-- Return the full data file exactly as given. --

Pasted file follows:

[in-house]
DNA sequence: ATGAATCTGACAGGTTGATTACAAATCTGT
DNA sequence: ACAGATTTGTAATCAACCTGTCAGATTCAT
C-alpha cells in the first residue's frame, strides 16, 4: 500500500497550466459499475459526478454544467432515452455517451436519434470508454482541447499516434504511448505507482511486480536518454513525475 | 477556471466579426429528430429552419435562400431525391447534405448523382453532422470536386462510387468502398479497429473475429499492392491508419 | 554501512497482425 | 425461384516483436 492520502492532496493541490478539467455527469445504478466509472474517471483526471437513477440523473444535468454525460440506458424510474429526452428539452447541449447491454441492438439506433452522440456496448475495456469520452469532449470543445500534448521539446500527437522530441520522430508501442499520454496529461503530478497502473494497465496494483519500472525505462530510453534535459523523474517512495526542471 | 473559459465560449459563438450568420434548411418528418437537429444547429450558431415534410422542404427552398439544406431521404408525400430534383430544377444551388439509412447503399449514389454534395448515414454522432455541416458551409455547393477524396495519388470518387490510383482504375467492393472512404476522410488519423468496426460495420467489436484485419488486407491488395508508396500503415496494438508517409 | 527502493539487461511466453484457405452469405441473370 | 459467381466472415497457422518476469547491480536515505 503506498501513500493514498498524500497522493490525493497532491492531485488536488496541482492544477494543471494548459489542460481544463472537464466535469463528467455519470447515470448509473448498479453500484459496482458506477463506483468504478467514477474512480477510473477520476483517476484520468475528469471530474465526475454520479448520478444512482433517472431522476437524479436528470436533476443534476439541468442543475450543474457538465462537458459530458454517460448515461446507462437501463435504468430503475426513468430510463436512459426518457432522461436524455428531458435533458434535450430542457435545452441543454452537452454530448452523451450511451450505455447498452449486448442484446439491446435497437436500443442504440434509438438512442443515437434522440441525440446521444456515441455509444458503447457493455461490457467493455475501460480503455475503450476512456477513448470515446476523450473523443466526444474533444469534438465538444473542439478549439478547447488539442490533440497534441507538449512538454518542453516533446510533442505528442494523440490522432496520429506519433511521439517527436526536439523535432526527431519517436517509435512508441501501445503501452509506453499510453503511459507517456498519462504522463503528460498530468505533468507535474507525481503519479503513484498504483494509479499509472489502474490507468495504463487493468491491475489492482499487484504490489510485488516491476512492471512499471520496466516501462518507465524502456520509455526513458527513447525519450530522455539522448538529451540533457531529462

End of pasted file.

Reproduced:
[in-house]
DNA sequence: ATGAATCTGACAGGTTGATTACAAATCTGT
DNA sequence: ACAGATTTGTAATCAACCTGTCAGATTCAT
C-alpha cells in the first residue's frame, strides 16, 4: 500500500497550466459499475459526478454544467432515452455517451436519434470508454482541447499516434504511448505507482511486480536518454513525475 | 477556471466579426429528430429552419435562400431525391447534405448523382453532422470536386462510387468502398479497429473475429499492392491508419 | 554501512497482425 | 425461384516483436 492520502492532496493541490478539467455527469445504478466509472474517471483526471437513477440523473444535468454525460440506458424510474429526452428539452447541449447491454441492438439506433452522440456496448475495456469520452469532449470543445500534448521539446500527437522530441520522430508501442499520454496529461503530478497502473494497465496494483519500472525505462530510453534535459523523474517512495526542471 | 473559459465560449459563438450568420434548411418528418437537429444547429450558431415534410422542404427552398439544406431521404408525400430534383430544377444551388439509412447503399449514389454534395448515414454522432455541416458551409455547393477524396495519388470518387490510383482504375467492393472512404476522410488519423468496426460495420467489436484485419488486407491488395508508396500503415496494438508517409 | 527502493539487461511466453484457405452469405441473370 | 459467381466472415497457422518476469547491480536515505 503506498501513500493514498498524500497522493490525493497532491492531485488536488496541482492544477494543471494548459489542460481544463472537464466535469463528467455519470447515470448509473448498479453500484459496482458506477463506483468504478467514477474512480477510473477520476483517476484520468475528469471530474465526475454520479448520478444512482433517472431522476437524479436528470436533476443534476439541468442543475450543474457538465462537458459530458454517460448515461446507462437501463435504468430503475426513468430510463436512459426518457432522461436524455428531458435533458434535450430542457435545452441543454452537452454530448452523451450511451450505455447498452449486448442484446439491446435497437436500443442504440434509438438512442443515437434522440441525440446521444456515441455509444458503447457493455461490457467493455475501460480503455475503450476512456477513448470515446476523450473523443466526444474533444469534438465538444473542439478549439478547447488539442490533440497534441507538449512538454518542453516533446510533442505528442494523440490522432496520429506519433511521439517527436526536439523535432526527431519517436517509435512508441501501445503501452509506453499510453503511459507517456498519462504522463503528460498530468505533468507535474507525481503519479503513484498504483494509479499509472489502474490507468495504463487493468491491475489492482499487484504490489510485488516491476512492471512499471520496466516501462518507465524502456520509455526513458527513447525519450530522455539522448538529451540533457531529462